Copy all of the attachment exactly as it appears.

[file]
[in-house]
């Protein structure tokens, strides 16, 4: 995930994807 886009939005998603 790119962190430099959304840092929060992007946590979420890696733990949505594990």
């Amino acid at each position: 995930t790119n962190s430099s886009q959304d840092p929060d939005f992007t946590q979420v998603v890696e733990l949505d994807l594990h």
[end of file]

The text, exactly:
[in-house]
């Protein structure tokens, strides 16, 4: 995930994807 886009939005998603 790119962190430099959304840092929060992007946590979420890696733990949505594990």
């Amino acid at each position: 995930t790119n962190s430099s886009q959304d840092p929060d939005f992007t946590q979420v998603v890696e733990l949505d994807l594990h």